The Ice Cream Terrorist: An Orphan Girl's Fight for Family, Freedom and a Knickerbocker Glory

The Ice Cream Terrorist: An Orphan Girl's Fight for Family, Freedom and a Knickerbocker Glory

By Mike Leaver


Format: Paperback

(2 customer reviews)

Publication Date: Nov. 28, 2021

£10.99


Categories: Contemporary

ISBN: 9781913913687

Description

Two forcibly segregated, separate sex, and rurally isolated schools are inhabited by malevolent masters, petrified pupils, more-kindly matrons, and a handful of true heroes – including The Ice Cream Terrorist.

This titanic tale of redemption shows how pupils and staff – blighted by dysfunctional, post-war, orphanage schools in Britain – escape and reform the brutal system.

Join their journey through school suffering, then on a road trip to a coastal idyll full of kindness, safety, and real-life skills, and eventually different lives. Free from oppression with more enlightened care, they create progressive futures.

Mike Leaver’s epic saga spans two decades, England and Wales, and many major themes of 20th century life – such as homelessness, rebelliousness, lesbian love, and loyalty.

Mike is really experienced at escaping from State boarding school, and so aspects of his personal life feature – and are sometimes exaggerated – in the travails and adventures of his larger-than-life, fictional pupils!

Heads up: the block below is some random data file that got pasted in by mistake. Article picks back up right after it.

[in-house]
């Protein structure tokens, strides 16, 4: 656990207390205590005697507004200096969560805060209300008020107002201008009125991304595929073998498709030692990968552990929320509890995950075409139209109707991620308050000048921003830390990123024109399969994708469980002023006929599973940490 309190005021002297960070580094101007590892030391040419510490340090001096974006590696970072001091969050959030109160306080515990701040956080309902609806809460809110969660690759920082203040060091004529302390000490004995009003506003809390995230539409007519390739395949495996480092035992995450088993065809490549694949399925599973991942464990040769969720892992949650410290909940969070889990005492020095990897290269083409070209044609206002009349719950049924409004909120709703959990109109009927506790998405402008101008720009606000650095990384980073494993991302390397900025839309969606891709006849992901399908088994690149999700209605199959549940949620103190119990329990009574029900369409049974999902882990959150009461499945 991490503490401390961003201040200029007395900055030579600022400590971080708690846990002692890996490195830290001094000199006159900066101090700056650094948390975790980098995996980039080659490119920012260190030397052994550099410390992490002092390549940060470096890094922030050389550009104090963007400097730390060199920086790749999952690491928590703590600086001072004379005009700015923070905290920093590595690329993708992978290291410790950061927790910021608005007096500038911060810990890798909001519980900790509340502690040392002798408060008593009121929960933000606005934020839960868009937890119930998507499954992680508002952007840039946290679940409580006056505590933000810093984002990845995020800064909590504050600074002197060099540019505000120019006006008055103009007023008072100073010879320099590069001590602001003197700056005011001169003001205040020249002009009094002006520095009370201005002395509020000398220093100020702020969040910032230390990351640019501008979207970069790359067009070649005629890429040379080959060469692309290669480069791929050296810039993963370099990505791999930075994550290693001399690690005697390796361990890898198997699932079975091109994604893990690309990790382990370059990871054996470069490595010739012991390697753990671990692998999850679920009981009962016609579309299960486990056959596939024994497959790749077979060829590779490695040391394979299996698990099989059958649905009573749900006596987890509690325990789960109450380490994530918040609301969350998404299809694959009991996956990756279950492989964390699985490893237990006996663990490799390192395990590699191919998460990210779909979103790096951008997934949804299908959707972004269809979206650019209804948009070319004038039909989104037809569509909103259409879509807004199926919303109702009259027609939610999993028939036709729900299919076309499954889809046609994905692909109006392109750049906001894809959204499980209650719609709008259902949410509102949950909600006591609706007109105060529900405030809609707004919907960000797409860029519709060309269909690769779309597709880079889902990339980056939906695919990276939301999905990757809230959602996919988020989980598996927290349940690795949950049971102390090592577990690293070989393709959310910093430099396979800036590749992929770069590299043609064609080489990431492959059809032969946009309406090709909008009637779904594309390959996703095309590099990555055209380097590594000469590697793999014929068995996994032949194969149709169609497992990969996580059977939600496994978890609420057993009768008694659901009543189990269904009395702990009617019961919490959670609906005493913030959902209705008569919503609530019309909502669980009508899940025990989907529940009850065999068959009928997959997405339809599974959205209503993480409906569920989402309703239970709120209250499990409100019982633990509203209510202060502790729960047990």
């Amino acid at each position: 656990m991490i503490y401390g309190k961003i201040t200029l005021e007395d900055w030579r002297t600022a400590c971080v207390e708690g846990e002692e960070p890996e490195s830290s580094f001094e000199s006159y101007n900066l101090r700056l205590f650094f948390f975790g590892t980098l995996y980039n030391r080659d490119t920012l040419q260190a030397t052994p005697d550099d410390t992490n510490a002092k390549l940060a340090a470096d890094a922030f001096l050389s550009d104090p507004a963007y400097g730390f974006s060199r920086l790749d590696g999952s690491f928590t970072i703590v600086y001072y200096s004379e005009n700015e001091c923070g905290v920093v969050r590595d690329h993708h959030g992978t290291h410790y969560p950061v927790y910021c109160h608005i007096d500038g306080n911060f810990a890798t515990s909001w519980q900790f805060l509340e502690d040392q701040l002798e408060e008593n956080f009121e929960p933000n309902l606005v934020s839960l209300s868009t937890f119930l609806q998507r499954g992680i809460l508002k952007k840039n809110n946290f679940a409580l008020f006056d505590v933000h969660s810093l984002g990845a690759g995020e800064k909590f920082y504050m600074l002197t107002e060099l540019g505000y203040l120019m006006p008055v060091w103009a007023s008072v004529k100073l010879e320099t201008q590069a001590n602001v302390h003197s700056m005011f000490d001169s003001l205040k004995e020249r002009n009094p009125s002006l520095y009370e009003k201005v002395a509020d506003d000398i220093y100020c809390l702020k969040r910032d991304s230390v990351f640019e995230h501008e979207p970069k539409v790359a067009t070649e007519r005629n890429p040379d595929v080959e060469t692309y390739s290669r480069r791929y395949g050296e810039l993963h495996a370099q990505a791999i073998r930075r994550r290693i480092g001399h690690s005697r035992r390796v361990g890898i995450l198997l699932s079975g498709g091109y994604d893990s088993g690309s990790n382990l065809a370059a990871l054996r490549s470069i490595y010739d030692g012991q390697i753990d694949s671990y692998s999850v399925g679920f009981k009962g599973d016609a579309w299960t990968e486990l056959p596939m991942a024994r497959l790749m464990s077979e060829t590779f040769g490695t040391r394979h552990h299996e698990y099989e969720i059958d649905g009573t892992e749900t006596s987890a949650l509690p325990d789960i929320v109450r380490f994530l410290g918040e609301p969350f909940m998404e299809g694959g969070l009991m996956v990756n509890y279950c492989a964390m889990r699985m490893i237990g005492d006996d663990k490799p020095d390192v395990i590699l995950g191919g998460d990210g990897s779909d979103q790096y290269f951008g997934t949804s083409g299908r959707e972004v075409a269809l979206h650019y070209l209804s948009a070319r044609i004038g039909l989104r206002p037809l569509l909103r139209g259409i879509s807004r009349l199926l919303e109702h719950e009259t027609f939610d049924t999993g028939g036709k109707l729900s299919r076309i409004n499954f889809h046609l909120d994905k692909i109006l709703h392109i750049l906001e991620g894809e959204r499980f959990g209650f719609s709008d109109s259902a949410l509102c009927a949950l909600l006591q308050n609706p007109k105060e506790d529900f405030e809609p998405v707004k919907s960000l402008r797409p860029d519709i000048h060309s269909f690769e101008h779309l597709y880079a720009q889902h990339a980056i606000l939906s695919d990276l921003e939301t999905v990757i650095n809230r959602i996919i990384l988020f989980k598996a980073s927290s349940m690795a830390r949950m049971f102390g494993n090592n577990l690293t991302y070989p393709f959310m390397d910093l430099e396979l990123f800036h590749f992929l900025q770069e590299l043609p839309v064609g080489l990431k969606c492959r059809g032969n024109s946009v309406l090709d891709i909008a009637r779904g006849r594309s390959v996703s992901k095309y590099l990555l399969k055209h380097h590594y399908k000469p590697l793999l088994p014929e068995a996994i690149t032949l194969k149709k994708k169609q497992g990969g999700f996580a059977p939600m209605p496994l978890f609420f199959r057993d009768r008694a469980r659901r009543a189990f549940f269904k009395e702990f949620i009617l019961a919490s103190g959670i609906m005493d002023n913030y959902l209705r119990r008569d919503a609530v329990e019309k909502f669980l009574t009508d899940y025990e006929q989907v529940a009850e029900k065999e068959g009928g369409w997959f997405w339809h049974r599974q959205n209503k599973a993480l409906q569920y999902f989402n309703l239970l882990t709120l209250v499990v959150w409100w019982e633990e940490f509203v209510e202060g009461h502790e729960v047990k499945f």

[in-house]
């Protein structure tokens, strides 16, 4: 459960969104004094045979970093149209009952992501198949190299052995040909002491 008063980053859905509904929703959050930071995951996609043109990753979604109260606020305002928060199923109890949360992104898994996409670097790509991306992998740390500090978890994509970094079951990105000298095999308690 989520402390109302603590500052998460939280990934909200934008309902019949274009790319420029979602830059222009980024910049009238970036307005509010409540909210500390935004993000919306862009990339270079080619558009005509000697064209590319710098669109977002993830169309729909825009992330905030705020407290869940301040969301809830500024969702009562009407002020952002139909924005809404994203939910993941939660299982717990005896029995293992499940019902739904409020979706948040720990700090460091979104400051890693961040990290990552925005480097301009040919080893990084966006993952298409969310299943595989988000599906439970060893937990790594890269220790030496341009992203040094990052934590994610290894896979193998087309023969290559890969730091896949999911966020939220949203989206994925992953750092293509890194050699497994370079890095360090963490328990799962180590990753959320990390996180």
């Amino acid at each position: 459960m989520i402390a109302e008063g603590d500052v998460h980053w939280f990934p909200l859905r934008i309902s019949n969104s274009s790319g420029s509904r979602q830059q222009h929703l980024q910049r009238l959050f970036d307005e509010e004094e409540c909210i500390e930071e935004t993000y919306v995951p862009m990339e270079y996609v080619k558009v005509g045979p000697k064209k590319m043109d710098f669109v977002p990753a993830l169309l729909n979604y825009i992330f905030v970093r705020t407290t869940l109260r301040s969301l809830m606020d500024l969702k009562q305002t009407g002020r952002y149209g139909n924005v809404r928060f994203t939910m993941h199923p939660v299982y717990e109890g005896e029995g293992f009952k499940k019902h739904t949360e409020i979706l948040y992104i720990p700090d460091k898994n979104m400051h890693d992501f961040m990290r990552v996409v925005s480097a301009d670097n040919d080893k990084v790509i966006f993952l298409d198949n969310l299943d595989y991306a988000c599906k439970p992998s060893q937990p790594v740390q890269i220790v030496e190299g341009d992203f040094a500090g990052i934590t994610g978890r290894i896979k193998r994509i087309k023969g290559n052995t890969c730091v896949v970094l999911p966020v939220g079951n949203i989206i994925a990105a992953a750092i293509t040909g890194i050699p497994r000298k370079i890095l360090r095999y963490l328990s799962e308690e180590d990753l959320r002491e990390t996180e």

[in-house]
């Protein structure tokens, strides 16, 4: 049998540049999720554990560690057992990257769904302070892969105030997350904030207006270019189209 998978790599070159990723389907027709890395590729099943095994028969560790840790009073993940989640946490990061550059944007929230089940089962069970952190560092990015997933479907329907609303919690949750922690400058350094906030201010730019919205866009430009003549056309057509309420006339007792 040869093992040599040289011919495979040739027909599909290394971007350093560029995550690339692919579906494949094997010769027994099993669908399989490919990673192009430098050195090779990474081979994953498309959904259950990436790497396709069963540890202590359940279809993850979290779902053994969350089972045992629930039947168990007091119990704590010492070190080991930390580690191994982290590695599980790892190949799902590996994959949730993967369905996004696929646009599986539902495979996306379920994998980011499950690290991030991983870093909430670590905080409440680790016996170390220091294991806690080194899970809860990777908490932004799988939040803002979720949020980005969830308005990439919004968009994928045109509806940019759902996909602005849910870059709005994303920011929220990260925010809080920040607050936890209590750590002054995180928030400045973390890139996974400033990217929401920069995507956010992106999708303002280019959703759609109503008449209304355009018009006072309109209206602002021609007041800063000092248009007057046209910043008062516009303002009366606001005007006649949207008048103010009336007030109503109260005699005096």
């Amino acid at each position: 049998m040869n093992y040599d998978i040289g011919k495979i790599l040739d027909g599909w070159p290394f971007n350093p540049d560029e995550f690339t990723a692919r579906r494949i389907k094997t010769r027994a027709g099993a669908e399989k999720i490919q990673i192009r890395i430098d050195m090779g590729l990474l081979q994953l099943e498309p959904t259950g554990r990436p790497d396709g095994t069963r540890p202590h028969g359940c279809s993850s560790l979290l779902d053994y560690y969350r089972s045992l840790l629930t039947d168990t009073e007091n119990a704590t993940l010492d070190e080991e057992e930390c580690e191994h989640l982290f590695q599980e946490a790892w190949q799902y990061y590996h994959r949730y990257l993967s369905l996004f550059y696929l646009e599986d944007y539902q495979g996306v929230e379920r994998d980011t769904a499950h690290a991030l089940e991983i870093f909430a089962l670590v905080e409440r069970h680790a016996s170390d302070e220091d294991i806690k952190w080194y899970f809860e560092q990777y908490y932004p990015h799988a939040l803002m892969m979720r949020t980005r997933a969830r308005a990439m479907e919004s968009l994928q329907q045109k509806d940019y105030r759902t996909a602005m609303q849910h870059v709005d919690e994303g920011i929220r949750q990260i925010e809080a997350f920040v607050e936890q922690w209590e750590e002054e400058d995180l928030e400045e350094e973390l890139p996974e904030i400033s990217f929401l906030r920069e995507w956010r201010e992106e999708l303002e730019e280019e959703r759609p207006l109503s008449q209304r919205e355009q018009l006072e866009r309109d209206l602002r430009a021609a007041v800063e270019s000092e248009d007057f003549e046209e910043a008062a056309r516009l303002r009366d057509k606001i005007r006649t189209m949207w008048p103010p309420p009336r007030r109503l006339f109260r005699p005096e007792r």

Mike Leaver is a semi-retired, handyman aged 68. He lives in a converted, static 10-ton truck on a small-town business park in Snowdonia – and writes books for pleasure. Mike’s immobile home has no electricity, mains water or central heating. As well as writing his first two novels – largely on a laptop by candlelight in his truck – he is penning his life story. Like Alan Bennett’s eccentric The Lady in The Van, Mike has become a well-known character around his adopted home of Porthmadog.

Reviews



Mike Leaver - 11 Mar, 2022

Reviewed by Sheila Chalmers, former local WI chair, November 2021

This novel is a tour de force as it follows the lives and experiences of a varied group of pupils growing up in state school orphanages, the staff there, and then the real people they encounter in the outside world.

We first meet the pupils at a formative period in their lives, when they are trapped in oppressive institutions, separated from reality, segregated by gender, and under the 'care' and influence of misguided, and often sadistic, adults.